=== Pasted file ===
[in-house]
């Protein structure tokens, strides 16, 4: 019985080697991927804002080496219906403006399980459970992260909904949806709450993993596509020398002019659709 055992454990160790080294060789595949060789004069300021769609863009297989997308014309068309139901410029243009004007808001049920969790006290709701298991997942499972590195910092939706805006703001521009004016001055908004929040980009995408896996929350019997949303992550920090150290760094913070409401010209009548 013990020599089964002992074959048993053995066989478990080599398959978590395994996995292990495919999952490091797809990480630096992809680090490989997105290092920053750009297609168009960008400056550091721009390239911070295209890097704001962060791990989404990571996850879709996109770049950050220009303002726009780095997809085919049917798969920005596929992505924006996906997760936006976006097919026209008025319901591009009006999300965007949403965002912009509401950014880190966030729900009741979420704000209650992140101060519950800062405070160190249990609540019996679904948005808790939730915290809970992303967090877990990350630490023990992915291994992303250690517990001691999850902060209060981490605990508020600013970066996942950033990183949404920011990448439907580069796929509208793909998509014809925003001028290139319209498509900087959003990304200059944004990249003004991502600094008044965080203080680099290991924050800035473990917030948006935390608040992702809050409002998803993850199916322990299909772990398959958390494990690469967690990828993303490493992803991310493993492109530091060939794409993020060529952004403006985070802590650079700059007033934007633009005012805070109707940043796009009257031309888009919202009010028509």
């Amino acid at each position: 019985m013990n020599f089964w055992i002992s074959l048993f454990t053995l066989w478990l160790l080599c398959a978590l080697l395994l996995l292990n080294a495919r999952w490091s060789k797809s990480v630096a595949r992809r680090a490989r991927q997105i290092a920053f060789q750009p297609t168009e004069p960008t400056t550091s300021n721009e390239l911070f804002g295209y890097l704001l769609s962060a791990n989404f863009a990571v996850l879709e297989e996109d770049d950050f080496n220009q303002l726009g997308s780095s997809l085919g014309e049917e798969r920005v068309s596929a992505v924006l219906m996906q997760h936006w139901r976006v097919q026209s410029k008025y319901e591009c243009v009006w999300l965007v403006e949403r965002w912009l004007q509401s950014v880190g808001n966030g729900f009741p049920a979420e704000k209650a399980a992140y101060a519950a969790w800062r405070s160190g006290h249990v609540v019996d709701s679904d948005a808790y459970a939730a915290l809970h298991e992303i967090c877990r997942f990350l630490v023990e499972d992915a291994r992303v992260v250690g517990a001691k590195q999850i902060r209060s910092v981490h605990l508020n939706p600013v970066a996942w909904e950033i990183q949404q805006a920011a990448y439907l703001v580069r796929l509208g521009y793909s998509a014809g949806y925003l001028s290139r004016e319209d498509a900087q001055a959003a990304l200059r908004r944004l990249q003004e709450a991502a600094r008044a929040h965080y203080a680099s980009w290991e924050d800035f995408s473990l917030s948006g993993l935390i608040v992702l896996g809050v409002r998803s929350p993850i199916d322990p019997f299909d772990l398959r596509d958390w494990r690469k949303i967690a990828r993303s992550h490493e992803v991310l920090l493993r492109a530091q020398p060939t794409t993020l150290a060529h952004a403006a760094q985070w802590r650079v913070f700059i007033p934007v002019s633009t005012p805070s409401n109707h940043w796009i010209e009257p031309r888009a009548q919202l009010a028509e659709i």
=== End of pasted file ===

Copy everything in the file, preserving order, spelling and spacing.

[in-house]
């Protein structure tokens, strides 16, 4: 019985080697991927804002080496219906403006399980459970992260909904949806709450993993596509020398002019659709 055992454990160790080294060789595949060789004069300021769609863009297989997308014309068309139901410029243009004007808001049920969790006290709701298991997942499972590195910092939706805006703001521009004016001055908004929040980009995408896996929350019997949303992550920090150290760094913070409401010209009548 013990020599089964002992074959048993053995066989478990080599398959978590395994996995292990495919999952490091797809990480630096992809680090490989997105290092920053750009297609168009960008400056550091721009390239911070295209890097704001962060791990989404990571996850879709996109770049950050220009303002726009780095997809085919049917798969920005596929992505924006996906997760936006976006097919026209008025319901591009009006999300965007949403965002912009509401950014880190966030729900009741979420704000209650992140101060519950800062405070160190249990609540019996679904948005808790939730915290809970992303967090877990990350630490023990992915291994992303250690517990001691999850902060209060981490605990508020600013970066996942950033990183949404920011990448439907580069796929509208793909998509014809925003001028290139319209498509900087959003990304200059944004990249003004991502600094008044965080203080680099290991924050800035473990917030948006935390608040992702809050409002998803993850199916322990299909772990398959958390494990690469967690990828993303490493992803991310493993492109530091060939794409993020060529952004403006985070802590650079700059007033934007633009005012805070109707940043796009009257031309888009919202009010028509």
């Amino acid at each position: 019985m013990n020599f089964w055992i002992s074959l048993f454990t053995l066989w478990l160790l080599c398959a978590l080697l395994l996995l292990n080294a495919r999952w490091s060789k797809s990480v630096a595949r992809r680090a490989r991927q997105i290092a920053f060789q750009p297609t168009e004069p960008t400056t550091s300021n721009e390239l911070f804002g295209y890097l704001l769609s962060a791990n989404f863009a990571v996850l879709e297989e996109d770049d950050f080496n220009q303002l726009g997308s780095s997809l085919g014309e049917e798969r920005v068309s596929a992505v924006l219906m996906q997760h936006w139901r976006v097919q026209s410029k008025y319901e591009c243009v009006w999300l965007v403006e949403r965002w912009l004007q509401s950014v880190g808001n966030g729900f009741p049920a979420e704000k209650a399980a992140y101060a519950a969790w800062r405070s160190g006290h249990v609540v019996d709701s679904d948005a808790y459970a939730a915290l809970h298991e992303i967090c877990r997942f990350l630490v023990e499972d992915a291994r992303v992260v250690g517990a001691k590195q999850i902060r209060s910092v981490h605990l508020n939706p600013v970066a996942w909904e950033i990183q949404q805006a920011a990448y439907l703001v580069r796929l509208g521009y793909s998509a014809g949806y925003l001028s290139r004016e319209d498509a900087q001055a959003a990304l200059r908004r944004l990249q003004e709450a991502a600094r008044a929040h965080y203080a680099s980009w290991e924050d800035f995408s473990l917030s948006g993993l935390i608040v992702l896996g809050v409002r998803s929350p993850i199916d322990p019997f299909d772990l398959r596509d958390w494990r690469k949303i967690a990828r993303s992550h490493e992803v991310l920090l493993r492109a530091q020398p060939t794409t993020l150290a060529h952004a403006a760094q985070w802590r650079v913070f700059i007033p934007v002019s633009t005012p805070s409401n109707h940043w796009i010209e009257p031309r888009a009548q919202l009010a028509e659709i």